posted by hippybear at 7:14 PM on May 11 [2 favorites]


Somewhere in this house I have a 40Gb 2nd generation ipod, an ipod nano 6th generation, ipod shuffle 4th generation and ipod touch 5th generation. I've also owned a first generation ipod 20Gb that I bought for way too much money in Hong Kong on a layover and the first or second generation ipod nano that I someone gave me. I guess I like iPods!
posted by piyushnz at 7:29 PM on May 11 [1 favorite]


(Only a on a 23 year old website would a large amount of people cling to a 20 year-old mp3 player)
posted by geoff. at 7:33 PM on May 11 [10 favorites]


I still think that it's remarkable, both for its intuitive ease of use and for the capability of letting me carry just about every song that I'd really want to have at my fingertips.
posted by Halloween Jack at 7:58 PM on May 11 [2 favorites]


I have an iPod classic that was given to me as a gift that I never used. It's still pristine and basically new. A few months ago I decided to sell it on ebay, but it was engraved to me on the back and it felt a bit ooky to do that, so I held off. I did sell the holster it came with for around 15 bucks, which I thought was pretty funny, because who knew there was a market for iPod classic belt holsters? Now I'm thinking I may want to rethink the ooky factor...
posted by Mchelly at 8:12 PM on May 11 [1 favorite]


I also value it because I live in Earquake Country

You must be pairing your iPod with Apple's more bass heavy Beats headphones.
posted by fairmettle at 8:15 PM on May 11 [5 favorites]


Oh, and I will admit the clickwheel is a pretty cool haptic interface. And I too can't believe it's been this long since it was first released.

Also for all the iPod fans you may love - or completely hate - the Dankpods YT channel where he repairs, resurrects and massively upgrades iPods. I haven't actually watched this one but here's one I selected from the top search results where it looks like he puts 4 TB of microSD cards into an iPod Classic. (I haven't actually seen this one yet but it looks fun.)

He also has way, way too many videos of him reviewing the worst MP3 players of that era, which he often defines as "nuggets", often ending the review with blunt force percussive decommissioning.
posted by loquacious at 8:17 PM on May 11 [5 favorites]


I've been on the hunt for a digital music player that can play tracks in an album without gaps (for example, some albums by Pink Floyd and others flow continuously from one song to the next and a gap between tracks ruins the experience).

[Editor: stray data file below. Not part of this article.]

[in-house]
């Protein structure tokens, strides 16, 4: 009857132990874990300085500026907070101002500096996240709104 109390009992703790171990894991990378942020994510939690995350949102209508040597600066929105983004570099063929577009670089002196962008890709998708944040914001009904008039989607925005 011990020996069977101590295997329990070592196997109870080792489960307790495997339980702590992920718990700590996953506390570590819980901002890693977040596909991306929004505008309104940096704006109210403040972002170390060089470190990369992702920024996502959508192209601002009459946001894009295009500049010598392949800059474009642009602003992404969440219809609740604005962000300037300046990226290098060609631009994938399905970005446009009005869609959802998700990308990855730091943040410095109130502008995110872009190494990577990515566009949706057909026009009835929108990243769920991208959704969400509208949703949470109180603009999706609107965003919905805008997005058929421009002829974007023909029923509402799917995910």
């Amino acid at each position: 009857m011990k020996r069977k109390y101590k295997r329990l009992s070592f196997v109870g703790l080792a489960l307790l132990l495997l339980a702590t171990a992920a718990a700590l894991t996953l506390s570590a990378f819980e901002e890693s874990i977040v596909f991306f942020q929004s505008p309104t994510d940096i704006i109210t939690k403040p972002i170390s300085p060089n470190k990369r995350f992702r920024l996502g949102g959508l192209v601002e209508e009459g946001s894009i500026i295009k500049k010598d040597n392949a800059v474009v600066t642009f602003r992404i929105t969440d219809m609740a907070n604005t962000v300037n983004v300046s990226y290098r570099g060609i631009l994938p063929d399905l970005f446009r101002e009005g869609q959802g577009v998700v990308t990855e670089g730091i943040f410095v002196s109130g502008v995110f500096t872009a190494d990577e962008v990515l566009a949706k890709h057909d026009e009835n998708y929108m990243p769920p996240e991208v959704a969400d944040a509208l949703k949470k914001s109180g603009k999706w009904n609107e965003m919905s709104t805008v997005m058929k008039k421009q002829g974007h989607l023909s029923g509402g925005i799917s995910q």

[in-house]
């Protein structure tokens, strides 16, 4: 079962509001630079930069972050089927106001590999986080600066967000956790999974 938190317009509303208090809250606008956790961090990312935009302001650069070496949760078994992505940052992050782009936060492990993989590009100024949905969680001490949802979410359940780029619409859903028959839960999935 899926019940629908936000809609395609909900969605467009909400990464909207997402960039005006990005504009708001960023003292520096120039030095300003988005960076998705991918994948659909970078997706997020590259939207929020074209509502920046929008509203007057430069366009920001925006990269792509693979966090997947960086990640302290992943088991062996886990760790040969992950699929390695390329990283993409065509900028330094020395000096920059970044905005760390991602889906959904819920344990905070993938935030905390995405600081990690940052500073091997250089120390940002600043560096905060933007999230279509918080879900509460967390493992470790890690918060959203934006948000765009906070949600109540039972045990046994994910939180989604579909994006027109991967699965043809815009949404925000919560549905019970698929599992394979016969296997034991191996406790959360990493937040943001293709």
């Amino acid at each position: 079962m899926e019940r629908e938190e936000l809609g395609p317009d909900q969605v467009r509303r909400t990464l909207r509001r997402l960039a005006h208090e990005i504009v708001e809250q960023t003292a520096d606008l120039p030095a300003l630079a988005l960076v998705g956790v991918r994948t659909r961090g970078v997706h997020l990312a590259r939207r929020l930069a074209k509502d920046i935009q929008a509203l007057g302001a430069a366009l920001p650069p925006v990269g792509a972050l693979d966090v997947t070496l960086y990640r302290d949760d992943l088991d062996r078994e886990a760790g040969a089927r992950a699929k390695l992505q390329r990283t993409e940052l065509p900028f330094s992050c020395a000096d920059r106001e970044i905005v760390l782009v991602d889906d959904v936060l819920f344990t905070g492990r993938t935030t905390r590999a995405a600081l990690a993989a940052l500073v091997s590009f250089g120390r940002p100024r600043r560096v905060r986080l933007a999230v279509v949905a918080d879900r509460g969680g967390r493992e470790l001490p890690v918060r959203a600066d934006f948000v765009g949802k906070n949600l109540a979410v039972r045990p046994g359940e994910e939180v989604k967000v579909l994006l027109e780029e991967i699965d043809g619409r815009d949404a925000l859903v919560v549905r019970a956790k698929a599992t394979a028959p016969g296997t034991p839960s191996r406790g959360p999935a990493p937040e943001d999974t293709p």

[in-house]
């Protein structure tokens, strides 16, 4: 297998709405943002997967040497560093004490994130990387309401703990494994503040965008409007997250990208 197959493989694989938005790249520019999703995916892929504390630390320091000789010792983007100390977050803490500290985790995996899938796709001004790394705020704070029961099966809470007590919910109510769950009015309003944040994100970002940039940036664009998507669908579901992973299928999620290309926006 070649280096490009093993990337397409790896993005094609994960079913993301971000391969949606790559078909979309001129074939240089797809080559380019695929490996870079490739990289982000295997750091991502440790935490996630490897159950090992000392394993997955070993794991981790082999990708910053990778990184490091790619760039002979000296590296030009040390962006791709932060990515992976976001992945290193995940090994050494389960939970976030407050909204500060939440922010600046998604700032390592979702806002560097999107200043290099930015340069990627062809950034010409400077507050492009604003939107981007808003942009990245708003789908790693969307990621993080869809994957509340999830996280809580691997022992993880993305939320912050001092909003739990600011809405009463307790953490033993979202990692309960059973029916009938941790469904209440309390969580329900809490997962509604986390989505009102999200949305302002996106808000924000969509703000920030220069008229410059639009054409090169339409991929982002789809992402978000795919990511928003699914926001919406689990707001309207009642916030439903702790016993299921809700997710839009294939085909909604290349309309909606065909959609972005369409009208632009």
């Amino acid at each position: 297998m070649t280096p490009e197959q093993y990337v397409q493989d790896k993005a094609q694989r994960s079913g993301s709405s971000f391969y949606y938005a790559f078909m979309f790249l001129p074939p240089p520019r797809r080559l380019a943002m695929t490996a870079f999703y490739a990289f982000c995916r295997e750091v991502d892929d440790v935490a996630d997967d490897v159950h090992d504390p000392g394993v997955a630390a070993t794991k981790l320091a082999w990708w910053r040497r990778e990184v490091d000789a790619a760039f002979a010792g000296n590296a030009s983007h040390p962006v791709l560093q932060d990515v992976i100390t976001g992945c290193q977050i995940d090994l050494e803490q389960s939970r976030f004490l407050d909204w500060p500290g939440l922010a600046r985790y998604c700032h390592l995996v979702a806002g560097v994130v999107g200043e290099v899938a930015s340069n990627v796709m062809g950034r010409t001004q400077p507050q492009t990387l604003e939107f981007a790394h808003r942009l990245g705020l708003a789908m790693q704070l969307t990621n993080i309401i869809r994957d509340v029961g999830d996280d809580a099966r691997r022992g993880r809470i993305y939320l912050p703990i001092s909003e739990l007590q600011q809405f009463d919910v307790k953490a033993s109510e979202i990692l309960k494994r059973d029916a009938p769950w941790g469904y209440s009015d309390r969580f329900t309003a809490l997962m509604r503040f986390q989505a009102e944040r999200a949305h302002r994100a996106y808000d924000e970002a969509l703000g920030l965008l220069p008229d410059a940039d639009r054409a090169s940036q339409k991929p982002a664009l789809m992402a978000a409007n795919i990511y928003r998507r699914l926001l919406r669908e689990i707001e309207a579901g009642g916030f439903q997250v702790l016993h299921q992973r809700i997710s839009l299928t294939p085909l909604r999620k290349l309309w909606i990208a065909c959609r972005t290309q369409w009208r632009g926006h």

I'm used to CDs, which "just work" for continuous albums. My Android phone seems to not be able to do this. Anyone know if iPods (or even better, other MP3 players which are currently sold) do this?
posted by splitpeasoup at 8:22 PM on May 11 [1 favorite]


Blunt Force is the name of my new band, and our first album is Percussive Decommissioning. It's heavy on the drum kit and really overcranked bass, but there are melodies across the top if you listen carefully.
posted by hippybear at 8:23 PM on May 11 [2 favorites]


Anyone know if iPods (or even better, other MP3 players which are currently sold) do this?

It's bizarre your phone won't do this. Yes, iPods do this well. They do this well in two ways. 1) They will play tracks that are in sequence without a gao between them unless that gap is somehow part of the media. 2) iTunes will allow you to rip CDs to digital and let you link tracks together to be ripped as a single track. So if you have an album that has three songs on the CD index but they are meant to be played as a single track, you can make that happen when you rip the CD and you will never get individual parts of that sequence coming up out of context if you hit shuffle.

But yes, an iPod will play a sequential, multi-track album without gaps.
posted by hippybear at 8:26 PM on May 11 [3 favorites]


(This is something my Nomad Jukebox would not do, and that I don't remember early iPods doing. But it's been a thing for a long time now. Maybe a different music player on your Android phone would solve this problem for you.)
posted by hippybear at 8:29 PM on May 11 [1 favorite]


For the haters, a bit of classic Onion:
the new MacBook Wheel
posted by bartleby at 8:29 PM on May 11 [3 favorites]


Well, if you really want to go THERE... here's MadTV's iPad skit.
posted by hippybear at 8:32 PM on May 11 [1 favorite]


In my last car, I used to listen to music via my iPod classic....it plugged into the USB port, integrated nicely with the car's audio system, and worked FLAWLESSLY.

Then one day I took the car to the dealership for routine maintenance, and when I picked it up, it suddenly no longer recognized the iPod. The mechanic swore he didn't do anything with the entertainment system, and the "genius" they sent out to look at it couldn't explain it either. He eventually just shrugged and said it wasn't really a feature that the manufacturer maintained anymore, because "nobody uses iPods these days." (This was about 5-6 years ago.)

I eventually got an iPod touch to fulfill the same role, but it was laggy and much more prone to crash, plus I couldn't leave it in the car between May and September because it wouldn't tolerate the heat.

My current car's audio system works just fine with my phone via bluetooth, and the Touch has been gathering dust for a couple years now.

Still love the Classic, and that's still my go-to for when I want to go out for a long walk. I'm gonna cry when it eventually stops working.
posted by key lime guy at 8:34 PM on May 11 [1 favorite]


This is reminding me of a Maker type project that I never got around to.
I wanted to turn a coffee table into a home theatre / media PC, in the form of a giant clickwheel iPod.
posted by bartleby at 8:38 PM on May 11 [3 favorites]